Abilene Reporter News, July 26, 1954

Abilene Reporter News

July 26, 1954

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Issue date: Monday, July 26, 1954

Pages available: 30

Previous edition: Sunday, July 25, 1954

Next edition: Tuesday, July 27, 1954

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Publication name: Abilene Reporter News

Location: Abilene, Texas

Pages available: 1,005,004

Years available: 1917 - 1977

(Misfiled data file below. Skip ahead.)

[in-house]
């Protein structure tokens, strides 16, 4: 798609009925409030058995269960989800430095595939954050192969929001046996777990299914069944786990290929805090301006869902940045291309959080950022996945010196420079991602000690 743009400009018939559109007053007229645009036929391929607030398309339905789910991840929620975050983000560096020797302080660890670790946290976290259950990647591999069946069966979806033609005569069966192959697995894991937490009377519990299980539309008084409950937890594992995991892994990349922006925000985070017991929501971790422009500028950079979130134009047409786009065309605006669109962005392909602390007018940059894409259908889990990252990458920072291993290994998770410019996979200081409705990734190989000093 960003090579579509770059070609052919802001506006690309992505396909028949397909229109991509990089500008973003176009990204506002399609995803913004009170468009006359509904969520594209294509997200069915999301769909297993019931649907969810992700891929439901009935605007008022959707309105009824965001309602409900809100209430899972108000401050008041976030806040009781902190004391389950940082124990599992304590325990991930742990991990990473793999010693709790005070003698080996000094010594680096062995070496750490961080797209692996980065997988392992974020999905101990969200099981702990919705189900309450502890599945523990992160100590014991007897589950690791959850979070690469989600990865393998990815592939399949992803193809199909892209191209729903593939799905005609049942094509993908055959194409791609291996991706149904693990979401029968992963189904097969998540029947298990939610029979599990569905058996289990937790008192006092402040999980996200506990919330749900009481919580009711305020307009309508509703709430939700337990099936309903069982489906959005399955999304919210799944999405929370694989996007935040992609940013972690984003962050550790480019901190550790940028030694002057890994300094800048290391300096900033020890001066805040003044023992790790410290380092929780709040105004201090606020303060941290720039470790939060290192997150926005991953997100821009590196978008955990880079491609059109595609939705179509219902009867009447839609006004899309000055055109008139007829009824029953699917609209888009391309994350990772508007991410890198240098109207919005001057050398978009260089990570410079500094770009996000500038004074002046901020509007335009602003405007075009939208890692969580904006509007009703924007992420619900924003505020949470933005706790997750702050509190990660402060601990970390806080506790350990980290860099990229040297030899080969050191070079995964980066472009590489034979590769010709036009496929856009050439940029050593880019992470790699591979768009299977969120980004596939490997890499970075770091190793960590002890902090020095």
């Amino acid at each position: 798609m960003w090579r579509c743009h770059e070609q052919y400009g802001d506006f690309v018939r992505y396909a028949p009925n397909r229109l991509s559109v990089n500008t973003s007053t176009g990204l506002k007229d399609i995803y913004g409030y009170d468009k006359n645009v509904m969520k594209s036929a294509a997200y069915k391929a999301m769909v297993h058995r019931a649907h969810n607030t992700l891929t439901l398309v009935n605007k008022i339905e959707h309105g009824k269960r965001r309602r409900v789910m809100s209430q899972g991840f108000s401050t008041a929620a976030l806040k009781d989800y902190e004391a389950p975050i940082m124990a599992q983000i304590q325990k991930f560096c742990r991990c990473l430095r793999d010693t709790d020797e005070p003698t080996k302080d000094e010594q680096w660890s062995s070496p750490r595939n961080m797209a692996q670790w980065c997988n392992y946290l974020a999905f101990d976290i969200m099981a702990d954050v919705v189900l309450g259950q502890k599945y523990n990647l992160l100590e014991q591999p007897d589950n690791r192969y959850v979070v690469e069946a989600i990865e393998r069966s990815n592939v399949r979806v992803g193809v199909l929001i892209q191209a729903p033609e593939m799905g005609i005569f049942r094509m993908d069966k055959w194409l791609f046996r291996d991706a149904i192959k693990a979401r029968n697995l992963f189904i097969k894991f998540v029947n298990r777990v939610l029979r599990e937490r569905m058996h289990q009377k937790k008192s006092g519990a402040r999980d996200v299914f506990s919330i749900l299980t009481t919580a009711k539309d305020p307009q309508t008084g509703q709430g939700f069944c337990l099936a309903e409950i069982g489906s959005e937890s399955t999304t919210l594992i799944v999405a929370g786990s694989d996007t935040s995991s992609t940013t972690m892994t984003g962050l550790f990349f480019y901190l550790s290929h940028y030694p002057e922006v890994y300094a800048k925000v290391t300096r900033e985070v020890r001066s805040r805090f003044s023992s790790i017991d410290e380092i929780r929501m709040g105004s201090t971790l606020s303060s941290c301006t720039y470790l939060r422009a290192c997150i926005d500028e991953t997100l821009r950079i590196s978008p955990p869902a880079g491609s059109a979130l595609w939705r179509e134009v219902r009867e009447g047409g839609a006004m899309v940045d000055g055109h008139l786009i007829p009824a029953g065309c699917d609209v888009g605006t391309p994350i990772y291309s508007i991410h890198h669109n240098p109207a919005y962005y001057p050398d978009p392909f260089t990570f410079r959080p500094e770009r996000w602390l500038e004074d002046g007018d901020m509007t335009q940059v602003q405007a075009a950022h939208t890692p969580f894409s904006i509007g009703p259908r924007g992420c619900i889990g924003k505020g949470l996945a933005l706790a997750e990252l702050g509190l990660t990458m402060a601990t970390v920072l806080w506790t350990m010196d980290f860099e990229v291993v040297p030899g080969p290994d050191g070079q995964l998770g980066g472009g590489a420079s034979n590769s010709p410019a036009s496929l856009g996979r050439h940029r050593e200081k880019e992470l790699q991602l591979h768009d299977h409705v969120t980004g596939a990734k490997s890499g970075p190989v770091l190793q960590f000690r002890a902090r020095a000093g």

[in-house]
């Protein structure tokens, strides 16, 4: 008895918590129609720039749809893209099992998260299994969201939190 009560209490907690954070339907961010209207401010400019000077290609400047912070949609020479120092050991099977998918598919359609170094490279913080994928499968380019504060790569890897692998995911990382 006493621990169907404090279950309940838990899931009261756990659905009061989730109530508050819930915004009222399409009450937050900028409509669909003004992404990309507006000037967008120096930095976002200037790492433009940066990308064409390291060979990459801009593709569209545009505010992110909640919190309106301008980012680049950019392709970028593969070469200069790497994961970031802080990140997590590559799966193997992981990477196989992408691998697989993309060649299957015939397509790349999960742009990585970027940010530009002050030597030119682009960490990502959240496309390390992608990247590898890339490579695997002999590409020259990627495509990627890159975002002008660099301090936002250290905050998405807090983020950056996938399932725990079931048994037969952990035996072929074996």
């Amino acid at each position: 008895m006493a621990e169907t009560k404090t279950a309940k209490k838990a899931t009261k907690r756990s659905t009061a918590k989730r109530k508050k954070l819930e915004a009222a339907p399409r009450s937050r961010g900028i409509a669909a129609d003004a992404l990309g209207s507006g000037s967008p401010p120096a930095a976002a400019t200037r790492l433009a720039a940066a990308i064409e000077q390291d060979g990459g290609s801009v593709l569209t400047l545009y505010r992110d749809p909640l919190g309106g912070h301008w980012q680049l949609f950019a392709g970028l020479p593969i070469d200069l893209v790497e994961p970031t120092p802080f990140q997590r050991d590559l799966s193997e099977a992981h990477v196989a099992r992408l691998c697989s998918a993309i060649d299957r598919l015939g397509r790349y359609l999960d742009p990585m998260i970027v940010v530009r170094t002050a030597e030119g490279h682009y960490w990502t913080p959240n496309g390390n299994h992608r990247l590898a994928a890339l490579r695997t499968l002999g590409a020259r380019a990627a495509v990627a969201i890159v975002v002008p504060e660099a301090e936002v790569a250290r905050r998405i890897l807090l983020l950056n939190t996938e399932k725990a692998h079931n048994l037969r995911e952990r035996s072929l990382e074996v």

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Abilene Reporter News (Newspaper) - July 26, 1954, Abilene, Texas FAIR AND HOT / f:ihe IttnTene ISltport y rirruTïHTR ti W till til u FINAL"WITHOUT OR WITH OFFENSE TO FRIENDS OR FOES WE SKETCH YOUR WORLD EXACTLY AS IT GOES"—Byron VOL. LXXIV, NO. 38 Heat Record MaY Fall as 108 Forecast Abilene is faced with more blistering hot weather Monday and Tuesday after the mercury topped at 105 degrees Sunday for the second hottest day of the year. Despite the high temperatures Sunday a trace of rain wars recorded at the Municipal Airport between 6:35 and 6:40 p.m. The rain dropped temperature to 96. Hottest day this year, so far, was recored on July 13 when a peak of 107 was reached. But this record may topple. At 12:30 p.m. Monday, temperature in Abilene was 103 degrees and Weather Bueau personnel said the high might reach 108 degrees. Before Sunday, the last rain recorded at Municipal Airport was a trace on July 14. The weather man said that more traces of rain may fall over Abilene Monday evening. AuocuiMeà Preai (AP) arti.knE. TEXAS. MONDAY EVENING, JULY 26, 1954—SIXTEEN PAGES IN TWO SECTIONS PRICE DAILY 6c, SUNDAY 10c 2 Red Planes Gunned From Rescue Area U. S. Announces High Sea Attack (SUff phoU by D»y* BrambeM) WHAT’S MY NAME? . .. pocketbook gives no clues Texas Ranchers To Get Grains In Drought Areas DALLAS (ffV-A government official says grains probably will be made available soon to Texas farmers and cattlemen suffering from the drought. The prediction was made yesterday by Robert Ragains of Washington. He is on the staff of the Farmers Home Administration, which carries out the federal emergency drought feed program. Hay has been the only feed avail-sible under the federal feed plan. Grains will come from surplus stocks of the Commodity Credit Corp. Ragains will meet tomorrow and Tuesday with committees from 23 Central Texas counties which President Eisenhower has declared a drought-disaster area. The committees wiU be asked to help decide who should get government help and the amount. CAN HE ENLIST? No-Name Recruit Puzzles Air Force Whom Did Parr Support! Figures Don't Show Bloc DALLAS (iFV-Both Gov. Shivers and Ralph Yarborough accused each other of having political boss George Parr's supfiort in the 7^h judicial district. If either wie did, it didn’t show up as an overall bloc vote. Texas Election Bureau reports from Jim Wells, Brooks, Starr, and Duval County showed Shivers leading by a total district vote of 8,876 to 8,122. An estimated 900 votes were still uncounted in Starr County. Each candidate led in two counties. The breakdown by counties: Starr: Shivers 2.596, Yarborough 782. Duval: Shivers 1,368, Yarborough 3.016. Jim Wells: Shivers 4,061, Yarborough 3,276. Brooks: Shivers 849. Yarborough 1,048. By EARLE WALKER Air Force recruiters, city police and the FBI were cooperating Monday to unravel a mystery regarding a would-be airman.. They are trying to help a young six-footer to enlist in the Air Force —but all admitted his was the most confusing application they ever ran into. They must help him prove that: (1) He has been born. (2) He is a U. S. citizen. (3) He has a name, and what it is.    ' The youth, who believes himself to be about 19, told Air Force recruiters that he goes by the name of Don Lee but doesn’t have any idea what his name really is. He stated that he doesn’t know: Wlwre he was bom, the date of his birth, who his parents were, who reared him, the names of jmy companies where he has worked. He said he has no Social Security card, and never has had one. Went to School “Don” said he attended public school at South Ranchito, Calif., through the ninth grade. He went by the name of Charles Dun while in school, he stated. The only family he can remember ever living with was an itinerant family in California. He doesn’t know what their name was. The man of that group picked fruit, mowed lawns and held other temporary jobs and was always moving from one place to another with his family. While traveling around with this bunch. “Don” said he, too, picked fruit and did other odd jobs. “Don” related Monday that when he was “9 or 10 years old,” the transient family deserted him Rutherford Wins Over Ken Regan without warning, leaving him to root for himself. Since that time, “Don” said, he has knocked around in a lot of places, doing odd jobs, yard work soda fountain work, etc. He said he has lived in California, Okla homa, Arkansas, Mississippi and Texas. The youth said he worked on oil rigs for several oil companies at Tulsa and Oklahoma City. He said he worked as a soda fountain em ploye for a drug store it Dallas 1 But he couldn’t remember the names of the oil firms or the drug company. “Don” needs a temporary job in Abilene for a couple of weeks, until he can complete his Air Force enlistment. The Air Force is going to furnish him subsistence pay for a few days, while efforts to enlist him are under way. Abilene city police and the FBI are to run checks on the youth in an attempt to establish his identity, birth place, birth date and other necessary facts. “Don” is six feet two inches tall, has hazel eyes and fair complexion and weighs 225 pounds. He appears intelligent and has a good personality. By TIM PARKER Associated Press Staff State Sen. J. T. Rutherford of Odessa barely ousted Rep. Ken Regan of Midland from office in their see-saw Democratic primary race. Rutherford’s victory showed up Monday in complete, uitofficial returns to the Texas Election Bureau. Regan was the second congressman defeated in the Saturday primary. A victory by Mayor Jim Wright of Weatherford over Rep. Wingate Lucas of Grapevine became apparent Sunday. Another incumbent was clinging to a narrow margin Monday, but most were back in office. Two runoff battles in races to succeed retiring congressmen were assured. Rutherford beat Regan by a final total of 25.241 votes to 25,052. the Election Bureau's count showed. Wright had 33,650 votes to 21,793 for Lucas in the latest count. DALLAS OB—Returns to the Texas Election Bureau at 10:45 a.m. today on Saturday’s Democratic primary voting in the congressional races: Dik. 1 fll counties), returns from 8 counties 8 complete: Pat-man 30,062, Simmons 21,580, Wright 3,564. Dist. 3 (8 counties), returns from 8 counties 6 complete: Beckworth 30,606, Gentry 31,877. Dist. 4 (7 counties), returns from counties 6 complete: McRae 9,950, Rayburn 29,520, Dist. 5 (Dallas), Connally 10.819, Hackler 13,373, Holley 5,576 Jackson 5,379, Savage 25,852. Dist. 9 (15 counties), returns from 15 counties 11 complete: Kennedy 23. 759, Thompson 43,318, Dist, 12 (5 counties), returns from 5 counties I complete: Lucas 21,793, Wright 33,650. Dist. 14 (19 counties), returns from 16 counties 11 complete: Bell 26,768, Dewitt 47, Garrett 14,931, Scott 5,782, Shir^man 21,532. Dist. 15 (13 counties) returns from 13 counties 9 complete: Hudson 16,877, Kilgore 22,247. 1 Dist. 16 (19 counties), returns from 19 counties 16 complete: Regan 24,915, Rutherford 25,162. Dist. 18 (28 counties), returns from 2» counties 25 complete; Crawford 4,175, Kemp 5,770, Rogers 44,924. Dist. 21 (27 counties), returns from 27 counties 20 complete; Con-nally 18.189, Fisher 36,422. Rep. Brady Gentry of Tyler in the 3rd District clung to his lead over former Rep. Lindley Beck-worth of Gladewater, 31,877 to 30,606. A runoff was certain in the 14th (South Texas) District between state Sen. John Bell of Cuero, who had 26,768 votes, and state Sen. William Shireman of Corpus Chris-ti, who had 21,532, in a 4-man race to succeed retiring Rep. John Lyle of Corpus Christi. Another runoff was assured in Dallas County’s 5th District between former state Democratic chairman Wallace Savage and attorney Leslie Hackler Jr. Complete unofficial returns gave Savage, a former Dallas mayor, 25,852 votes and Hackler 13,373 in a 5-man race to succeed retiring Rep. Frank Wilson. Shivers Still Ahead As Runoff Certain WASHINGTON m — Two U.S. carrier planes shot down two Red Chinese fighters which jumped them as they were searching over the weekend for survivors of the British airliner downed by the Communists Friday. The State Department announced the incident today with a denunciation of “Chinese Communist brutality” in attempting to interfere with a humanitarian rescue. In a quick foilow-up, Adm. Felix Stump, commander-in-chief of the Pacific Fleet, told a news conference U.S. fliers are under instructions to be “quick on the trigger” if a hostile pass is made at them. Stump said the policy is this: “If any U.S. plane is attacked or approached with obvious hostile intent, it will fire back. In other words, you don’t have to wait and get your head blown off to shoot back.” Support Glvea In Cwigress, there were prompt expressions of support for the action of the U.S. airmen. House Speaker Martin (R-Mass) said; “If the Chinese Reds attack rescue ships on the high seas, there was no other alternative for the U.S. planes but to shoot back. We must let them know that we are ready to protect all of our rights.” The incident was annminced to the Senate by Sen. Knowland of California, the Republican floor leader, and Sen. H. Alexander Smith (R-NJ), a Foreign Relations Committee member. It brought swift expressions of anger against the Reds and biparti- In response to another questioa as to whether he thought the Communists would be more cijreful about plane incidents in the future, Stump said: “I would hope so but I don*t know how much trouble they want.” Stump said a number of planee had been attacked or sluit down in his command in the past but added each of these incidents had been fully reported. There have been incidents in- Lêugjhê Will Pep Up Your VACATION Heroic French Nurse Visiting in America NEW YORK (fu-u. Genevieve de Galard-Terraube, heroine of Dien Bien Phu, told a welcoming crowd at Idlewild Airport today that /‘I do not deserve this honor, for I have only done my duty.” The 29-year-old nurse, acclaimed for her work among the wounded of the ill-fated Indochinese fortress, arrived by plane from Paris as an official guest of the United States. Ike Asks Congress For Tanker Money WASHINGTON (ffl-Presidcnt Eisenhower today asked Congress for supplemental appropriations totaling $38,478,000, most of it for the construction of five tanker vessels. The request to meet the cost of the tankers was for Zlhi million dollars. ^ Legislation to authorize such construction out of government funds now is pending in Congress. The plan is for 15 more to be built with private money. Other money proposals included $900,000 for the State Department’s program of international education exchange with Latin American countries, and $78,000 for payment of claims and judgments. By ROBERT E. FORD Associated Press Staff Gov. Shivers increased his lead to 18,464 votes Monday morning over Ralph Yarborough. It still appeared a runoff was certain for the Democratic governor nomination. Both candidates agreed to that in statements. The 10:15 a.m. returns from the Texas Election Bureau showed Shivers with 638,870 votes, up 1,316 since toe last report Sunday night. The Election Bureau estimated less than 45,000 votes were out, most of them In Cameron, Tarrant a»d Hidalgo counties. With a total of 1,294,312 votes cast in the governor’s race, the standing was this: Shivers 638,870. Yarborough 620,406. J. J. Holmes 19,207. Cyclone Davis 15,829. The combined total of the third and fourth candidates was 35,036 votes. Thus Shivers was 16,572 votes shy of a majority. The second Demwratic primary will be held Aug. 28. Senate Minority Leader Lyndon B. Johnson easily* won re-election. House Minority Leader Sam Rayburn retained his House seat easily. Holds Attention But the governor’s race held the spotlight. It was a clear-cut fight between liberal and conservative forces, so-called because Yarborough remained loyal to the national Democratic party to be labeled a liberal, while Shivers supported Republican presidential candidate Eisenhower in 1952 and was given the ciMiservative badge. The issues ranged farther than the party loyalty question* however. Shivers charged that Yarborough was backed by the CIO-PAC, the NAACP and out-of-state labor bosses. He also claimed that Yarborough had not made a clear-cut statement for or against segregation in schools. Yarborough based much of his campaign on charges that Shivers was disloyal to the Democratic party, and questioned a land option deal on which Shivers made $425,000 profit, blamed Shivers’ administration for the fact that several Texas insurance companies have gone bankrupt recently and questioned whether Shivers’ bolt san appeal* for unity. fey John« to to« Hepublicao side in 1952 really had done Texas any good on such questions as tidelands. Welcomes Fight Sunday, Shivers said, “I welcome the opportunity to continue the fight for Texa.s. We will keep Other Races Latest tabulations in other state races were: Lieutenant governor: Lt. Gov. Ben Ramsey 716,584, C. T. Johnson 192,468, George Hinson 176,363. Senator: Sen. Lyndon Johnson 818,216, state Rep. Dudley Dougherty 314,018.    . Attorney general: Atty. Gen. John Ben Shepperd 878,845, state Rep. Doug Crouch 217,453. Supreme court: Associate Justice Few Brewster 429,220, Alfred M, Scott 294,998, Robert R. Keenan 218,689. Criminal appeals court: Judge Lloyd W. Davidson 301,941, Judge Alan Haley 235,902. Sam Davis 220,651, W. C. Graves 214,962. Besides toe three congressmen who were ii^ trouble in their races, five other opposed members of Texas’ 22-member House delega lion apparently had won their races. Eleven had no opposition Three are retiring. As only Alley Oop would put it— come clean with the rest of your family and let them read their favorite comics while vacationing! Phone 4-7271 and have the Abilene Reporter-News mailed to you so your vacation won’t be a washout! Bond Vote Favored For Fair Grounds taunt brings results 2,012 Join VFW; Long, Hot Walk Due Abilene’s Clayton M. Leach Post 2012, third largest Veterans of Foreign Wars organization in the world, has completed a membership drive that will: 1. Set a new record membership for toe Abilene post. 2. Start Holt Barber of Dumas attempting to walk from his home in the Texas Panhandle to Abi- 3. Bring national and other state VFW officials to Abilene. 4. Be the signal for a gala barbecue and entertainment for Abilene VFW members. The membership drive was the raiutt of a taunt from Barber that he would walk barefooted from Dumas to Abilene if the Abilene post enrolled 2,012 members for 1954, Barber was Texas VFW chief el staff wh^ he goaded Abilene officers into attempting to make the 2,000-plus membership. His position with the VFW was an appointive one and after the VFW command was changed in Fort Worth in June Barber turned over his job to J. M. Dickson of Luling. However, when Barber was reminded of his promise last w'eek when the Abilene post lacked 41 members he said he would still attempt to make good his promise. In a whirlwind drive that took less than four days the Abilene post completed its goal and set the wheels in motion to get the national officials and state high brass to Abilene. The post will hold its celehra- By GEORGIA NELSON Taylor County Commissioners Court went on record Monday morning as favoring an $850,000 county bond election to finance fair grounds and improvements to the courthouse and jail. Petitions, bearing 1,535 names asking fofr an election on $600.000 in bonds for the fair grounds was presented to the commissioners by a representative group of about 75 persons. Core of the group was members of the Abilene Chamber of Commerce agriculture and livestock committee and the C-C board of directors, but it included other interested persons living in or owning land in all parts of the county. Caldwell Spokesmen Guy Caldwell, chairman of a C-C sub-committee on fair ground facilities, served as spokesman for the group. Others who spoke in supjwrt of the fair grounds proposal included D. H. Jefferies. C. M, Caldwell, Sam Hill, Jay Jameson. Will Watson and others. County Judge Reed Ingalsbe proposed that additional bond issues totaling $250,000 for jail and courthouse improvements be sub-mitt^ to the people in the same election. He suggested that the is City of Abilene recently voted on bonds for streets, parks, water and sewer facilities. Meeting Set Monday The commissioners did not pass an order calling the election. A special meeting of the court is set for next Monday to confer with a C-C committee on details of location and amount of land that would be required for fair grounds and toe facilities proposed. Improvements proposed by Judge Ingaisbe for the courthouse are an additional district courtroom and installation of air conditioning for the entire building. $155,000 for Jail He said $100,000 would ne needed to finish toe fourth floor of the jail, with cost of cells (not instal led) estimated at $55,000, He described crowded conditions in the jail now, pointing out that trusties are regularly placed on the fourth floor which has no cells. Only half of the third floor has cells, the remainder of the floor still being in an unfinished state. Caldwell, speaking for the group interested in fair grounds, said several sites south and east of Abilene have been considered’but that none was found as suitable and accessible as the old municipal airport east of the city. He said that in talking with citizens about the matter he has heard numerous suggestions for this site. Caldwell said the fact that utilities are already available and that the concrete runway* could be put to use in fair facilities had a bearing on the group’s recommendation for the former airport. The suggestion is that 100 acres in the southwest part of toe former airport be used. This area is bounded on the south by State Highway 36 (old U. S. 80), and on the north and east by a proposed new 6 • lane route for State Highway 36 to connect with U. S. 80 east of Abilene. This new route part of toe overall plans for Attack Sen. Lyndon B. Johnson of Texas, the Senate Democratic leader, said; “Regardless of the details, the fact still remains that the Chinese Communists are shooting at our men. There can be no partisanship or divided loyalties on such an issue.” Sen. Neely (D-WVa) said the news “should have a sobering, a reuniting effect on every American worthy of the name ... It means that Communist China has made another warlike attack on the United States.” Adm. Stump identified the carriers which were sent to the rescue areas as the Philippine Sea and the Hornet, and described them as part of a task force engaged in “fair weather training” in the Pacific. He would not give details as to the types of Chinese and American planes which took part in the incident. Mere Details Coming Reporters were advised they could expect a more detailed state ment later from Secretary of De fense Wilson. Stump said that orders to fight back if attacked have been traditional throughout U.S. history “in peace or war. The admiral said the American planes were “well without toe territorial limits” of Red China when the attack took place. There was some discussion over whether these limits were three or 12 miles off shore. Stump commented toat “the three-mile limit is very well recognized although some claim different territorial limits,*’ However, he did not say Just how far off shore the U.S. planes were flying at the time (rf toe attack. Stump, whose headquarters are at Pearl Harbor, disclosed there are four U.S. carriers in the Southeast Asia area. In addition to the Philippine Sea and Hornet he named the Boxer and toe Tarawa, soon to be replaced by the York-town. He identified the organization as Task Force 70. Asked whether he thought this force was “strong enough to take care of itself” under any eventuality, the admiral said “I think so.” See ATTACK, Page 8-A, Cel.4 Britain Asks Action to Stop Air Attacks LONDON UB—Foreign Secretary Anthony Eden said today Britain wants immediate measures to prevent a recurrence of Red China’s attack on an unarmed British passenger plane over the China Seas. Eden spoke in the House of Commons almost simultaneously with a U.S. State Department announcement that U.S. carrier planes had shot down two Chinese Communist fighters which attacked them while they were searching for survivors of the British air liner. Eden gave no immediate indication whether he knew beforehand of the Cwnmunist planes being shot down. He said Britain was gratified at toe cooperation and a«ustance in rescue and search operatfan* given by aircraft of the United States services. He told toe commons: “In to« judgment of her majesty’s government and in view of the clear markings on the aircraft attacked, we consider that disciplinary action should be taken by toe Chinese government against those concerned.” Britain welcomes Red China’* prompt offer to make amends for this savage and inexcusable attack upon an unarmed passenger aircraft,” he said. His statement today came after Clement Attlee, leader of the Labor party opposition and a former prime minister, said: “This is not toe first time on which attacks have been made on civil aircraft by members of foreign air forc^ who ought to be better informed. “It does seem to be absolutely inexcusable in this case. Should ndi the strongest representations be made internationally for the avoidance of towe incidents?” British sentiment for giving Communist China toe Chinese seat in the United Natiims showed sign* souring. British newspaper* hotly protested the attack oa tot air liner. tion rites in September after toe national encampment is out sues be submitted in separate proof the way.    ‘    position*    in    the    lame    way    that    the JUST (HIC!) AIDING GOOD RELATIONS, SIR STOCKHOLM, Sweden (AP)—Eight Swedish sailors who were given disciplinary sentences for drunkenness during a recent Swedish naval visit to Lenin^ad pealed their sentences today. They claimed they tell in the line of duty. They felt it would have been impolite to refuse vodka toaste to Sweden, Russia and peace, the sailors told Stockholm magistrates court. highway improvements around Abilene. $65,000 Price Set CaldweU said the City at Abilene has placed a pric* of $65,000 on the lOO-acre tract and the right - of • way for the new Highway 36 route. The $600,000 proposed for toe fair grounds is intended to cover the c(«t of the land and building show bams and other facilities Caldwell and others urging toe establishment of Taylpr County fair grounds held out as an urgent need a place for FHA and 4-H shows next spring. Caldwell said that in recent year* Abilene has had to turn down three times the opportunity of being host to the national American Jersey Show and several timé» the naUonal Angwi sImjw. County to Canvass Election Tuesday Democratic primary election Saturday will bq canvassed by tha county’s Democratic Executlv# Committee at 9 a. m. Tuesday. Retiring County Democratic Chairman Roscoe Blankenship called toe meeting of the committe* in Justice of the Peace Henry F. Long’s office in the courthouse. He said toe canvass was expected to take about two hours to complete. WHAT'S NEWS ON INSIDE PAGES INDOCHINA l$SU»—Cease-fir. in the bitter Indochina battle hos resulted in many sharp issues. Page 5-A. SOMiTHING NfW — The Reds hove opologized for shooting down o British oirliner over the Chino Seo. Page 8-A. LONESOME 'QUEEN'—A pretty 9-yeor>otd Abilene girl. Queen of her schooi h«Mtie room, is toneiy. She has developed cancer ond #ont$ people to ^ send let letters. Page !-B. RUNOFF RACES — Thirty-four runoff elections ore scheduled in 15 West-Central Texas counties on Aug. 28, Poge 7-B. THE WEATHER VM. DEPAKTMXNT Of COMMEaCS WEATHEK aCEEAC ABILENE AND VICINITY - Pa^ md hot Monday and Tuawlay.    MoadaJ lOS to 10«. Low Monday niSht W- Bifh ^NraTH^^IENTRAL TEXAS ~ Ck»r W partly cloudy and hot through Tuaaday. with iaolatad afternoon and evenin« thun-den^nna.    ... EAST TEXAS — Partly cloudy and warm through Tuewiay, with widely scattered thuadeiahowers. Moderate we^rly wind* on the coaat, becomiai irortberly Tuesday.    _ SOUTH CENTRAL TEXAS — Partly cloudy and Iwt through Tueoday, wiH thundcrahowers. Moderate arntth. werterly    wtada    the    «»eat. becomiai variable Tueaday. tmmrmwjknmm Sun. P.M.    Moa. A-M. 102     ......... I'M    ............ m m ............     « 10«    ............    35»    .......... « 10«    ............ 4t»    ............ m m     ........... 5;»    ............ «2 96    ............ 6!»    . .......... «3 n .......  .    Y:»      *r 9«    ............ I;»    ............ w »«    ............ 9:M    ............ ft M    ............ 10:»    ............ m 90.....11:»    ........... »1 *7    It:»    . m Masiinure temperature {«r M hour» Md-ing at 6:» a.m.: 106.    . Minimum tempeiature tor M heuro an*« ing at 6;» a.m.: M.    _ BarooMtcr raadlaf at p.at.f MM. BohMlM    humhUty at,    UvM    HR» ;